Dark Age Diseases Back

Dark Ages Diseases

“We’re allowing into this country now thousands, maybe millions, of people who have not been screened” for diseases like tuberculosis, explained Dr. Jane Orient, “who are going to locations that are unknown. … Public health affects everybody and we’re not doing anybody a favor by closing our eyes to devastating diseases.”

By Dave Gahary

Signs of the collapse of our nation are all around us, from the crumbling infrastructure, to the drug-infested ghettoes in once-magnificent cities, to ever-expanding homeless camps taking over parks and sidewalks. Now, another sign of America’s breakdown is apparent: European diseases not seen since the 14th century are appearing on our shores.

An opinion piece in The Hill by Dr. Mark Siegel, “Is a Dark Ages disease the new American plague threat?” details the brewing disaster. Although “typhus, a disease carried by fleas that feed on rats, which in turn feed on the garbage and sewage” is already present in homeless encampments across the country, Siegel believes “that homeless areas are at risk for the re-emergence of another deadly ancient disease—leprosy.” Leprosy is a long-term bacterial infection that can lead to damage to eyes, nerves, respiratory tract, and skin.

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Although over two-thirds of the more than 200,000 new cases of leprosy reported in the world each year are in India, the Centers for Disease Control and Prevention reports that between 100 and 200 new cases of leprosy are reported annually in the U.S. Siegel cites a just-released study that found that 187 leprosy patients treated at the same clinic from 1973 to 2018 were mostly Mexicans. The disease is also known to Central and South Americans, popping up more than 20,000 times a year. Siegel writes, “There is certainly the possibility of sporadic cases of leprosy continuing to be brought across our southern border undetected.”

Siegel goes on to say that “it seems only a matter of time before leprosy could take hold among the homeless population in an area such as Los Angeles County, with close to 60,000 homeless people and 75% of those lacking even temporary shelter or adequate hygiene and medical treatment. All of those factors make a perfect cauldron for a contagious disease that is transmitted by nasal droplets and respiratory secretions with close repeated contact.”

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To look into this matter further, American Free Press conducted an exclusive interview with Tucson, Ariz.-based Dr. Jane Orient, the executive director of the Association of American Physicians and Surgeons, founded in 1943 to fight for private medicine. Dr. Orient, an internist in practice since 1974, was coincidentally in Los Angeles at the time of this interview on Sept. 17.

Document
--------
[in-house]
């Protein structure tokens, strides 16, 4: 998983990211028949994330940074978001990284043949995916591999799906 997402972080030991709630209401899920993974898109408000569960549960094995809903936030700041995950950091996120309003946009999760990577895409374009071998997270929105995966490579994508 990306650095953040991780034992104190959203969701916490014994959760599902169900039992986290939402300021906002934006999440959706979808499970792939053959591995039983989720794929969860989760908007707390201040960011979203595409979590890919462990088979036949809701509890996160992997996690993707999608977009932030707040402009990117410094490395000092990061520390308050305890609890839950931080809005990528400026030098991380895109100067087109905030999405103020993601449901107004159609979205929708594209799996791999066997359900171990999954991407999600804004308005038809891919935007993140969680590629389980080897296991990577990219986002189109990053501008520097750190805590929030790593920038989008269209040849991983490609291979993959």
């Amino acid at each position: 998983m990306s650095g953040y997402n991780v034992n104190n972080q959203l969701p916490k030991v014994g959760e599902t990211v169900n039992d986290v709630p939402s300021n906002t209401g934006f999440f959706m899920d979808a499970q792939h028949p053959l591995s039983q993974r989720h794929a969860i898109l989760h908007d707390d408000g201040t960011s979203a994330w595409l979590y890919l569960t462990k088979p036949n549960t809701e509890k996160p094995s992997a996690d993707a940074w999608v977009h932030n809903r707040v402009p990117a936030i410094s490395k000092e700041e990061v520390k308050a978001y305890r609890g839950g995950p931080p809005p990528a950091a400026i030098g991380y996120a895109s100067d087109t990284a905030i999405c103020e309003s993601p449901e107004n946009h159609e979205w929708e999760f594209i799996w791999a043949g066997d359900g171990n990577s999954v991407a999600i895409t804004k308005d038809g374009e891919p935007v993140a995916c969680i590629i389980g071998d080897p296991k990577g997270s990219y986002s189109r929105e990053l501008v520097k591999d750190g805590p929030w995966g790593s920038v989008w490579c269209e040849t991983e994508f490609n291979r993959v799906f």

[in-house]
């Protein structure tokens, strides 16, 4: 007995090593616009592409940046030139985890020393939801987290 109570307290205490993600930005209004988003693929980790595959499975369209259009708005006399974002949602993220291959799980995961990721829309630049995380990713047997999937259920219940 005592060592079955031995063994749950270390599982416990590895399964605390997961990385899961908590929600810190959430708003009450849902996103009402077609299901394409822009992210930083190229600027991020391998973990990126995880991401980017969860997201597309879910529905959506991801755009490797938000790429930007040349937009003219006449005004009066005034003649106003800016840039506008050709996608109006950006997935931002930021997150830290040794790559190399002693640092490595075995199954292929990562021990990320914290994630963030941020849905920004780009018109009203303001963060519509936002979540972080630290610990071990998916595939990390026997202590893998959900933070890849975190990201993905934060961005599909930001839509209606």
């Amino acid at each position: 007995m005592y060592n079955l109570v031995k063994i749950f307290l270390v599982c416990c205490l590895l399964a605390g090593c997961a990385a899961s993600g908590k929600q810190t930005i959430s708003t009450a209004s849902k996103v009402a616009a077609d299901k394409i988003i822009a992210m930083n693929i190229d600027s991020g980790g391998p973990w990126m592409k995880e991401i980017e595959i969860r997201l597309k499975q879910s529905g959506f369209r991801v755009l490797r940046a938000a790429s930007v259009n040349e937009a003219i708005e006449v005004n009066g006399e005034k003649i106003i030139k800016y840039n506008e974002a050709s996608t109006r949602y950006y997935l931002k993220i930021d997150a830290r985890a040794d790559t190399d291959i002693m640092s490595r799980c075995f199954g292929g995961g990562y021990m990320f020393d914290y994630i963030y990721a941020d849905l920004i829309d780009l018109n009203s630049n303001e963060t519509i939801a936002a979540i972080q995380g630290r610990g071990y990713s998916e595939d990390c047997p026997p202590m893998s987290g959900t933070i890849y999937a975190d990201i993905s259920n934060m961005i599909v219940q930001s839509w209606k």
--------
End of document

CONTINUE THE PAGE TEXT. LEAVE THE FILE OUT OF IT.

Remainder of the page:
AFP asked if we should be worried about Siegel’s article.

“I think that we should,” she began, “although I think maybe leprosy, or Hansen’s disease, is one of the lesser worries. I think tuberculosis [TB] is a much greater worry, because leprosy is reputedly not all that contagious and there is an antibiotic treatment for it.”

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TB, another bacterial infection spread through the air by coughing, sneezing, speaking, and spitting, typically affects the lungs, and if left untreated will kill around 50% of those affected. So, it’s not just the “zero sanitation” homeless camps Dr. Orient is worried about.

“We’re allowing into this country now thousands, maybe millions, of people who have not been screened,” she explained, “who are going to locations that are unknown. Of the ones that we know about, maybe 20% of them in some places have latent TB; they are not contagious right now, but this could break down at any time when their resistance is lowered, and they could be coughing up TB germs on the bus, in the school, in the church, wherever they are. What we really need is a way of following these people and doing periodic checks.”

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“Everybody should be worried about this,” she explained, “because these people are being sent across the United States.”

Dr. Orient feels this issue has been politicized. “I have heard that some people who work in these border areas are even being forbidden to talk about the diseases that they’re seeing, under pain of losing their job. … There is a lot of fear about being accused of being politically incorrect,” she said. “Even a physician who talks about this can be criticized, or ignored, or subject to worse things.”

“Actually, public health affects everybody—everybody,” she warned, “and we’re not doing anybody a favor by closing our eyes to devastating diseases that could break out in a community, that we really do not have the public health resources or the medical resources or the knowledge or even the ability to treat at any level.”

Dave Gahary, a former submariner in the U.S. Navy, prevailed in a suit brought by the New York Stock Exchange in an attempt to silence him. Dave is the producer of an upcoming full-length feature film about the attack on the USS Liberty. See erasingtheliberty.com for more information and to get the new book on which the movie will be based, Erasing the Liberty.

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